Black Vultures — Just Hanging Out
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I have a real soft spot for Vultures — whether they be Black Vultures or Turkey Vultures. These much-maligned birds perform a socially useful function and they are fascinating to observe. I also think that both species fall into the so ugly that they’re cute category of creatures.
I think that a lot of people tend to lump the two species together if they think about them at all. That’s too bad because there are significant differences between the species aside from their appearance. Turkey Vultures tend to be solitary birds except during their breeding season and when they are migrating. Blacks, by contrast, are more social. One can often observe a Turkey Vulture flying alone or perched by itself. However, when one sees a Black Vulture there are usually others nearby. Turkey Vultures in our neck of the woods are seasonal birds. Nearly all of them — with a few exceptions — head out of here in mid-autumn for points south. Black Vultures are year-rounders. Turkey Vultures have extraordinary senses of smell. Black Vultures do not, but they compensate for that with exceptionally keen vision. There are other differences between the species.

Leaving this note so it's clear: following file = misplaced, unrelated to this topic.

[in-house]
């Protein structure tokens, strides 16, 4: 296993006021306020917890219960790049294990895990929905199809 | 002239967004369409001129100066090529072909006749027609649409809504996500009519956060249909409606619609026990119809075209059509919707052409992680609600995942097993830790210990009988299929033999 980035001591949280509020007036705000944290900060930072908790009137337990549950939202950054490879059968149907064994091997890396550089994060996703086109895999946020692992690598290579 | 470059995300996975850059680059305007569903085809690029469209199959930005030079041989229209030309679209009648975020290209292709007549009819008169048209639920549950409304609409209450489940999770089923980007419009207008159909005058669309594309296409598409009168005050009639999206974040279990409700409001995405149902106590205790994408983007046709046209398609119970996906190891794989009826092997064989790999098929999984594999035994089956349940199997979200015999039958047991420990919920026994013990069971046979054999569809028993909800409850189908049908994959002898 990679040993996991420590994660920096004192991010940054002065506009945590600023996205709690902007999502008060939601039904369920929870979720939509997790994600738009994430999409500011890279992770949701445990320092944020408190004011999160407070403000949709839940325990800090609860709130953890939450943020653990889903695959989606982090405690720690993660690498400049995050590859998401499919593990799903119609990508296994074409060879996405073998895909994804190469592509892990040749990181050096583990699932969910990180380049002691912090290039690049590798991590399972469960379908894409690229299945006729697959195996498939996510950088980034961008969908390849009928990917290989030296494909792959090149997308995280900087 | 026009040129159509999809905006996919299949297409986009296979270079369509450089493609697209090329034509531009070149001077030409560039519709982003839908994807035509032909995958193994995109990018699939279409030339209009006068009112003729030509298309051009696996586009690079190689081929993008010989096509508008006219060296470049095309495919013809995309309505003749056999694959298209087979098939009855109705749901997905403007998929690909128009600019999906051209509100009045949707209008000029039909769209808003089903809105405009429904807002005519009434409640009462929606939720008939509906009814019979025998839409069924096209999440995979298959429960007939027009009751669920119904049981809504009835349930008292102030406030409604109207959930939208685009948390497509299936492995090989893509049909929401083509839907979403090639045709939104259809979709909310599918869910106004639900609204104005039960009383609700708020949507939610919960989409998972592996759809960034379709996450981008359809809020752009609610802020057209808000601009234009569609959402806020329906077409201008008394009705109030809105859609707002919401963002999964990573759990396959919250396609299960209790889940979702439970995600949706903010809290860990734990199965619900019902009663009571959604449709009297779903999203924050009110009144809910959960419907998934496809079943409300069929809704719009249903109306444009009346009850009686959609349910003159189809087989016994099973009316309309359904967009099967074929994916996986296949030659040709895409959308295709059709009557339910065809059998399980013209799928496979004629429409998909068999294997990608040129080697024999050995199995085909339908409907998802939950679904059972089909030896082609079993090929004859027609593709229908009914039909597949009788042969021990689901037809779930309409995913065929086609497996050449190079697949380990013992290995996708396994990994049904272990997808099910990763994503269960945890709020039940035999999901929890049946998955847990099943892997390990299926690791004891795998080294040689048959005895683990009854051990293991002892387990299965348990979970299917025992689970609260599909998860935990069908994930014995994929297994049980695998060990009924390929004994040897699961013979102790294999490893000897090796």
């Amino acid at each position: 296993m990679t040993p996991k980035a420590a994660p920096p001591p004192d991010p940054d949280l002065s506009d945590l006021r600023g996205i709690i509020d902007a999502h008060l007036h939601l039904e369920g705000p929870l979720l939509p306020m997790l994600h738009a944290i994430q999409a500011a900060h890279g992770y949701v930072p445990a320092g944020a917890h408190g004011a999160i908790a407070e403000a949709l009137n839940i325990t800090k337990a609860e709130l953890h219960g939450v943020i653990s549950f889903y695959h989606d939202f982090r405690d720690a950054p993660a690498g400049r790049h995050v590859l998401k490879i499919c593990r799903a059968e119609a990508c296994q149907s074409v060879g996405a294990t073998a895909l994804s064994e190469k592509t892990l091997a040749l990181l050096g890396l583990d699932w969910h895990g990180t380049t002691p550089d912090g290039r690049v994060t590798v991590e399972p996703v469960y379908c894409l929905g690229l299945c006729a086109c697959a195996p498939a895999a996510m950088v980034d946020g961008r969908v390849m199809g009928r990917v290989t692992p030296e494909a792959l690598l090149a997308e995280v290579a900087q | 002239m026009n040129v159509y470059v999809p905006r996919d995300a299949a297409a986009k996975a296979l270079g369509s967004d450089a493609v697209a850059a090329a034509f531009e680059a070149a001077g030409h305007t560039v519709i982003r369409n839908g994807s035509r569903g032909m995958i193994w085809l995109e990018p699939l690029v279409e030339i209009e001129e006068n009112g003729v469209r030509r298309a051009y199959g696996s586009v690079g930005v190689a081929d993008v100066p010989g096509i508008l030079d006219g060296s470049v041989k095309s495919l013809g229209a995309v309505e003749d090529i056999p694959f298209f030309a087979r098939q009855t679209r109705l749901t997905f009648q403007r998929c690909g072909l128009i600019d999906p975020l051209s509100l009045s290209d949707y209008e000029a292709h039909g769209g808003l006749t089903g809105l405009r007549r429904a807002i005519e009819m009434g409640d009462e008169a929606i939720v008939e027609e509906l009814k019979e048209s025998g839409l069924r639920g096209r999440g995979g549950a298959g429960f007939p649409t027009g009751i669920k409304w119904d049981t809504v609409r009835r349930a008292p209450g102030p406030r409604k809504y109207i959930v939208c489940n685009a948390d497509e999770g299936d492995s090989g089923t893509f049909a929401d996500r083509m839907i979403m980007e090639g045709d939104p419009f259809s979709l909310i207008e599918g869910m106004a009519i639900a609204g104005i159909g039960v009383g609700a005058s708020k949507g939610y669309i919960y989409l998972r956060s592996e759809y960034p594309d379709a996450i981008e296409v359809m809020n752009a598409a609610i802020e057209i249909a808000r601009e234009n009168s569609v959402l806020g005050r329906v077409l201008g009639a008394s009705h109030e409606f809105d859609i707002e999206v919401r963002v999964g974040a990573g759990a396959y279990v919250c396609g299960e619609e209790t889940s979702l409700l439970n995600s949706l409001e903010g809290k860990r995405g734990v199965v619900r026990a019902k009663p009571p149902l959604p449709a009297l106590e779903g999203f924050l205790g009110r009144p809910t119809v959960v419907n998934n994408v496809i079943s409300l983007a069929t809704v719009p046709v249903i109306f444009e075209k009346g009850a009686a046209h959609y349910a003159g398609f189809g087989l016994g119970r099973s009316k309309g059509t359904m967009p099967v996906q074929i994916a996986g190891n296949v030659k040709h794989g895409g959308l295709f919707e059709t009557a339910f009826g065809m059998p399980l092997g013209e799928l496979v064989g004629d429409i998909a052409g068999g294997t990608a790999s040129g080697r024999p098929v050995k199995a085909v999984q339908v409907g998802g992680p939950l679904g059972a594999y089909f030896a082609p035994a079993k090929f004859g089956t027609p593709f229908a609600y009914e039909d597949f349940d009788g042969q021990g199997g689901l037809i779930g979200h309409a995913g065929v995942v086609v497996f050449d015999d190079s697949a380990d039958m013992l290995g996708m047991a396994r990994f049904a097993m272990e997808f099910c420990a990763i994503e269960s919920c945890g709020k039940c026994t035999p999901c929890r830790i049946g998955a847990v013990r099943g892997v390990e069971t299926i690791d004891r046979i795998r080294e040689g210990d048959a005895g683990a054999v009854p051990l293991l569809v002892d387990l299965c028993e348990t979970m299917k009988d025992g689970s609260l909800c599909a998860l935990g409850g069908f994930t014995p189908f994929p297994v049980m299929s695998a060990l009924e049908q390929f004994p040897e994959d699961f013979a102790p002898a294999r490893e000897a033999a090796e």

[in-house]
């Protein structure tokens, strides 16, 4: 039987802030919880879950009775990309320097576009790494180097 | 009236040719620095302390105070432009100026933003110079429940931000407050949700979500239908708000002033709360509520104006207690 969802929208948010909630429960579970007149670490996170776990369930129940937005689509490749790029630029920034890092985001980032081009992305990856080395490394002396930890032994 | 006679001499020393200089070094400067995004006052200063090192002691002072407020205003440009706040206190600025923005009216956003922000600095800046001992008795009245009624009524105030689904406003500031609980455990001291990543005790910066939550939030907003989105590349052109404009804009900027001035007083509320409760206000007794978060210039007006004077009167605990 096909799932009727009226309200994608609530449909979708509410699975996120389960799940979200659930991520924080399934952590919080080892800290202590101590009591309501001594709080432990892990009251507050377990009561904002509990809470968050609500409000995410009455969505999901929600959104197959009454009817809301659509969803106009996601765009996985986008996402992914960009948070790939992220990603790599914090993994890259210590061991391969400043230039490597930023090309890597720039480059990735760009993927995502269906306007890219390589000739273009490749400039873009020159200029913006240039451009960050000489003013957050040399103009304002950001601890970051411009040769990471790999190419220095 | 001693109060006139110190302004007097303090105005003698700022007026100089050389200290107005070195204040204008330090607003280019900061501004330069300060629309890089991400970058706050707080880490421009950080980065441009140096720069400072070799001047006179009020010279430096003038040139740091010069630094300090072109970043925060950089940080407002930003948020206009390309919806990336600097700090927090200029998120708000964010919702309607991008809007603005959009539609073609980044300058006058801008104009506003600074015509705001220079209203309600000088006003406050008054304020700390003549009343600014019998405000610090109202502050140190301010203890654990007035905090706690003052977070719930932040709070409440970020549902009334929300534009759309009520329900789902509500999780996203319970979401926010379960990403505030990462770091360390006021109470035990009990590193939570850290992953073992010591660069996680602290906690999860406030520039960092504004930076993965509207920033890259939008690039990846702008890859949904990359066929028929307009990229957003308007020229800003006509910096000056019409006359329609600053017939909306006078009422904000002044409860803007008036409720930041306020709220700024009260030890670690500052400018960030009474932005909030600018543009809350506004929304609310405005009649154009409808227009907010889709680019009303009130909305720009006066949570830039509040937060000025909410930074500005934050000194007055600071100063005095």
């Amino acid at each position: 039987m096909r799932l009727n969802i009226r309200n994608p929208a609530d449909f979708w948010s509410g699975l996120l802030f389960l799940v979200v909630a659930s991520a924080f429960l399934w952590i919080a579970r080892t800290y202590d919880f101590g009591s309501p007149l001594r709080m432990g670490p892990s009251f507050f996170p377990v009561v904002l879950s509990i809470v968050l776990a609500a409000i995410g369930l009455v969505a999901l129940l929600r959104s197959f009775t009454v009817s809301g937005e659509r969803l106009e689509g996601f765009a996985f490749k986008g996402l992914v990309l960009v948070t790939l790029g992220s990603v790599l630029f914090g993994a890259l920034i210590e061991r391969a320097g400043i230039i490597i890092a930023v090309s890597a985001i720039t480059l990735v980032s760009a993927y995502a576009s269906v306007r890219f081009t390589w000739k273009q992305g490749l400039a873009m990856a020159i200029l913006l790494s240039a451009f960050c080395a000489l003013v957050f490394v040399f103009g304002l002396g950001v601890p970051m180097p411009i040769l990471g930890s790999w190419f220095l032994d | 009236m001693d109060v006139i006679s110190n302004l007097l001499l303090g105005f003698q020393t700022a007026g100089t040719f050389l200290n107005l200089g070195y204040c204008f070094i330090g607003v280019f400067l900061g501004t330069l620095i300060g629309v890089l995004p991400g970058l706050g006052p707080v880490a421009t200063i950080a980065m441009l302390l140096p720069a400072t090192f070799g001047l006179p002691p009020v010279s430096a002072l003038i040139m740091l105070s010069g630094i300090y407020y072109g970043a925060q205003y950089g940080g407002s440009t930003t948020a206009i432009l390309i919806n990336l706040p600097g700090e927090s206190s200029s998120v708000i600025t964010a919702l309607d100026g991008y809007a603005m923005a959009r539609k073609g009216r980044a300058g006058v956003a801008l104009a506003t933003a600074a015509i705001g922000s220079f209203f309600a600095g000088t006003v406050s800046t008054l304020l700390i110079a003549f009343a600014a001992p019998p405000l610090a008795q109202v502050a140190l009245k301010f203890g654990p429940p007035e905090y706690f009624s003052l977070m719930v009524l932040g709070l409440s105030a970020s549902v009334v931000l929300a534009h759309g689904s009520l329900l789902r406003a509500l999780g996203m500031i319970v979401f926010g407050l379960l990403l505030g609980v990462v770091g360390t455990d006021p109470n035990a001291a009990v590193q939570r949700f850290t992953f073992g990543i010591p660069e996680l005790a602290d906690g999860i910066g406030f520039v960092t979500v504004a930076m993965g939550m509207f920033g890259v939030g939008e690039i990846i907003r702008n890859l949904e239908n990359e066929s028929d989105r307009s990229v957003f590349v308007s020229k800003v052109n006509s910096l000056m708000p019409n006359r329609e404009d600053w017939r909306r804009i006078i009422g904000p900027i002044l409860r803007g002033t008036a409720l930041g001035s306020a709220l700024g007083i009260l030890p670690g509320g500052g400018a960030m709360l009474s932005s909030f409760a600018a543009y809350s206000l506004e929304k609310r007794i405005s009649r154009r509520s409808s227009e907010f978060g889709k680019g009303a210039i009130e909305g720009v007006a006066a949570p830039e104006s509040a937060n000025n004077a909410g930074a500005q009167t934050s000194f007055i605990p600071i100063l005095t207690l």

I’m always pleasantly surprised when I come across Black Vultures. They command a large territory between Tucson and Phoenix but one seldom sees them in the same place two times in a row. Often, I’ll drive the farmlands and see no Blacks at all. On other occasions I’ll run across flocks that may be up to 100 or more birds in size. It just depends on what’s available to eat. A dead cow is a Black Vulture magnet.
Recently, I came across two Black Vultures roosting on a utility pole. They were extraordinarily laid back, showing little or no interest in me as I approached them to take some pictures.
One of the pair sat indifferently as I photographed it. The second bird was so relaxed that it spread its wings for me.
Vultures of both species engage in this behavior. Some other species, like Cormorants, Anhingas, and some Herons, do it as well. I’ve only seen Vultures do this when they are perfectly at ease. They seem to be soaking up the sun much as a beachgoer would. Researchers believe that Vultures do this in order to dry the morning dew on their feathers and to warm up. They refer to the Vultures’ spread wing position as the “Horaltic pose.”
Images made with a Canon 5Diii, 100-400 mm f4-5.6 ISII zoom lens+1.4x telextender, aperture priority setting, ISO 800, f8 @ 1/2000.